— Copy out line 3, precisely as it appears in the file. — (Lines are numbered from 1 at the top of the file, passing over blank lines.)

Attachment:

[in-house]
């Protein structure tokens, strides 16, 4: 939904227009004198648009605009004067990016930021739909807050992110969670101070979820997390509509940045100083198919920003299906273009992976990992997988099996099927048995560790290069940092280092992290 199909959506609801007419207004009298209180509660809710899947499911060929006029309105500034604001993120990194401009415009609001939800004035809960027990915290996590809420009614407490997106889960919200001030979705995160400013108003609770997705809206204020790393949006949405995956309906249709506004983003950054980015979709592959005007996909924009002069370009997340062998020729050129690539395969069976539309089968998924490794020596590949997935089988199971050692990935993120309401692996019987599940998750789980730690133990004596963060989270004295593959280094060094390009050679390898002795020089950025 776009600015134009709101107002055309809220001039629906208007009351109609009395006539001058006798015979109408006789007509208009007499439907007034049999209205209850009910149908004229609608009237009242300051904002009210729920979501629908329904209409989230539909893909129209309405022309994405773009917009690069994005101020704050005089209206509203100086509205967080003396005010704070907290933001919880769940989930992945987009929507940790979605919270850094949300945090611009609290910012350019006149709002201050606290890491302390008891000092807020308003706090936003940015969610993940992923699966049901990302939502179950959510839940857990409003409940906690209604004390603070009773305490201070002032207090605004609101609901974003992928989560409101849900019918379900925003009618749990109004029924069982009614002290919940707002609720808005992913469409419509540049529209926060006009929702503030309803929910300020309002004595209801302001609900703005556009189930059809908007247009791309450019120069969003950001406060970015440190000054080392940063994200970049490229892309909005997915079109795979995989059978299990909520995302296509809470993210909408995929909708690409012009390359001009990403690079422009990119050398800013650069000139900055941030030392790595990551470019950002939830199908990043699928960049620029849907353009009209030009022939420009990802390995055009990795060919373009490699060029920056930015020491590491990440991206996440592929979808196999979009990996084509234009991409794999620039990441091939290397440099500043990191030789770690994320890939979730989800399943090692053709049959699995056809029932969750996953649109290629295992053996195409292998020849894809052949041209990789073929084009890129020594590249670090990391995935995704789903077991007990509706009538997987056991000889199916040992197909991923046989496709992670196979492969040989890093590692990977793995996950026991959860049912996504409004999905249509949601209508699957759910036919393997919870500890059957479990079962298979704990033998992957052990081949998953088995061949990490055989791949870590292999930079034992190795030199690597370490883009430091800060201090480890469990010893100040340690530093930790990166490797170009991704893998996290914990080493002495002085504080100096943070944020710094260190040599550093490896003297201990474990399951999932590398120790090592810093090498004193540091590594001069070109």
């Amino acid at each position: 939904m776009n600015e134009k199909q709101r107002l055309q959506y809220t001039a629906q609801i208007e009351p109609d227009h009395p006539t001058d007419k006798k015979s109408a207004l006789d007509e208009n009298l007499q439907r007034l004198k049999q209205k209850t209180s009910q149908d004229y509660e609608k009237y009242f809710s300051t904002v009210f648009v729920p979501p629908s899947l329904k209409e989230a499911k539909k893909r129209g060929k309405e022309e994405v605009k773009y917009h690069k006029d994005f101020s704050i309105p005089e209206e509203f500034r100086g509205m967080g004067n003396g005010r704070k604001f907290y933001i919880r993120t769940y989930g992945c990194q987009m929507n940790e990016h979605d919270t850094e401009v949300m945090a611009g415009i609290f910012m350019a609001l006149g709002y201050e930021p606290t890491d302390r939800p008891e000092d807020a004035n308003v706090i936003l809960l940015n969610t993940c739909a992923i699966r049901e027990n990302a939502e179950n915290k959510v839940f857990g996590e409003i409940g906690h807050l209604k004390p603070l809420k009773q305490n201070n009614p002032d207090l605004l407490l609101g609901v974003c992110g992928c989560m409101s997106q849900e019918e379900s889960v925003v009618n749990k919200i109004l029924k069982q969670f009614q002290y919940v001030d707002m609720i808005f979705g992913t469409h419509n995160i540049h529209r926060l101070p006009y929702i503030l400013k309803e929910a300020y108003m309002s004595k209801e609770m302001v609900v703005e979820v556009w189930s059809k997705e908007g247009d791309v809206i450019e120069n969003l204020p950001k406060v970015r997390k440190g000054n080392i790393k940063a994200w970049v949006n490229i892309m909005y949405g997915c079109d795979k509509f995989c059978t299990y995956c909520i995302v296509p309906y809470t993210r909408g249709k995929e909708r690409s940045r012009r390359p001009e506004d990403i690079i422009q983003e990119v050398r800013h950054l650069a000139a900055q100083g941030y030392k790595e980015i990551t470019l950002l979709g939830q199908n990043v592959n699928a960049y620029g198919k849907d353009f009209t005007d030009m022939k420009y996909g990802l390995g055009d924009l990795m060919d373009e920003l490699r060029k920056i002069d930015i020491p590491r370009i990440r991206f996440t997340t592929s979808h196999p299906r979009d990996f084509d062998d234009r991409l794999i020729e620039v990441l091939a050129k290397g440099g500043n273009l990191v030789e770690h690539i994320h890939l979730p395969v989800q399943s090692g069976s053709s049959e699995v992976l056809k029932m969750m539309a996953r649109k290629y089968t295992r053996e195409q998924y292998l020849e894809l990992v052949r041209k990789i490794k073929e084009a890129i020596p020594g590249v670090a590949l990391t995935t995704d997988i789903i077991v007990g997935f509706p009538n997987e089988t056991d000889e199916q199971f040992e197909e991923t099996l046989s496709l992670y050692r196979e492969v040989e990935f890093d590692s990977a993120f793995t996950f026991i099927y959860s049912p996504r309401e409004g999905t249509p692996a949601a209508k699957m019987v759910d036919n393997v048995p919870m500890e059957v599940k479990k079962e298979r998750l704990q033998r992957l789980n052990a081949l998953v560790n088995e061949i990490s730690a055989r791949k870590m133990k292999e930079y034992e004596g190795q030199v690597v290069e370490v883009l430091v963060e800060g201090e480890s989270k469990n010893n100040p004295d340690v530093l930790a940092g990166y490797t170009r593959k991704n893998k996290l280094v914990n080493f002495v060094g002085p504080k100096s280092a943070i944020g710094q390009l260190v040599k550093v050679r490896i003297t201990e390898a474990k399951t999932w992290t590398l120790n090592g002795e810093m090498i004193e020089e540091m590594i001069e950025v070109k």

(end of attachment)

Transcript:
């Amino acid at each position: 939904m776009n600015e134009k199909q709101r107002l055309q959506y809220t001039a629906q609801i208007e009351p109609d227009h009395p006539t001058d007419k006798k015979s109408a207004l006789d007509e208009n009298l007499q439907r007034l004198k049999q209205k209850t209180s009910q149908d004229y509660e609608k009237y009242f809710s300051t904002v009210f648009v729920p979501p629908s899947l329904k209409e989230a499911k539909k893909r129209g060929k309405e022309e994405v605009k773009y917009h690069k006029d994005f101020s704050i309105p005089e209206e509203f500034r100086g509205m967080g004067n003396g005010r704070k604001f907290y933001i919880r993120t769940y989930g992945c990194q987009m929507n940790e990016h979605d919270t850094e401009v949300m945090a611009g415009i609290f910012m350019a609001l006149g709002y201050e930021p606290t890491d302390r939800p008891e000092d807020a004035n308003v706090i936003l809960l940015n969610t993940c739909a992923i699966r049901e027990n990302a939502e179950n915290k959510v839940f857990g996590e409003i409940g906690h807050l209604k004390p603070l809420k009773q305490n201070n009614p002032d207090l605004l407490l609101g609901v974003c992110g992928c989560m409101s997106q849900e019918e379900s889960v925003v009618n749990k919200i109004l029924k069982q969670f009614q002290y919940v001030d707002m609720i808005f979705g992913t469409h419509n995160i540049h529209r926060l101070p006009y929702i503030l400013k309803e929910a300020y108003m309002s004595k209801e609770m302001v609900v703005e979820v556009w189930s059809k997705e908007g247009d791309v809206i450019e120069n969003l204020p950001k406060v970015r997390k440190g000054n080392i790393k940063a994200w970049v949006n490229i892309m909005y949405g997915c079109d795979k509509f995989c059978t299990y995956c909520i995302v296509p309906y809470t993210r909408g249709k995929e909708r690409s940045r012009r390359p001009e506004d990403i690079i422009q983003e990119v050398r800013h950054l650069a000139a900055q100083g941030y030392k790595e980015i990551t470019l950002l979709g939830q199908n990043v592959n699928a960049y620029g198919k849907d353009f009209t005007d030009m022939k420009y996909g990802l390995g055009d924009l990795m060919d373009e920003l490699r060029k920056i002069d930015i020491p590491r370009i990440r991206f996440t997340t592929s979808h196999p299906r979009d990996f084509d062998d234009r991409l794999i020729e620039v990441l091939a050129k290397g440099g500043n273009l990191v030789e770690h690539i994320h890939l979730p395969v989800q399943s090692g069976s053709s049959e699995v992976l056809k029932m969750m539309a996953r649109k290629y089968t295992r053996e195409q998924y292998l020849e894809l990992v052949r041209k990789i490794k073929e084009a890129i020596p020594g590249v670090a590949l990391t995935t995704d997988i789903i077991v007990g997935f509706p009538n997987e089988t056991d000889e199916q199971f040992e197909e991923t099996l046989s496709l992670y050692r196979e492969v040989e990935f890093d590692s990977a993120f793995t996950f026991i099927y959860s049912p996504r309401e409004g999905t249509p692996a949601a209508k699957m019987v759910d036919n393997v048995p919870m500890e059957v599940k479990k079962e298979r998750l704990q033998r992957l789980n052990a081949l998953v560790n088995e061949i990490s730690a055989r791949k870590m133990k292999e930079y034992e004596g190795q030199v690597v290069e370490v883009l430091v963060e800060g201090e480890s989270k469990n010893n100040p004295d340690v530093l930790a940092g990166y490797t170009r593959k991704n893998k996290l280094v914990n080493f002495v060094g002085p504080k100096s280092a943070i944020g710094q390009l260190v040599k550093v050679r490896i003297t201990e390898a474990k399951t999932w992290t590398l120790n090592g002795e810093m090498i004193e020089e540091m590594i001069e950025v070109k």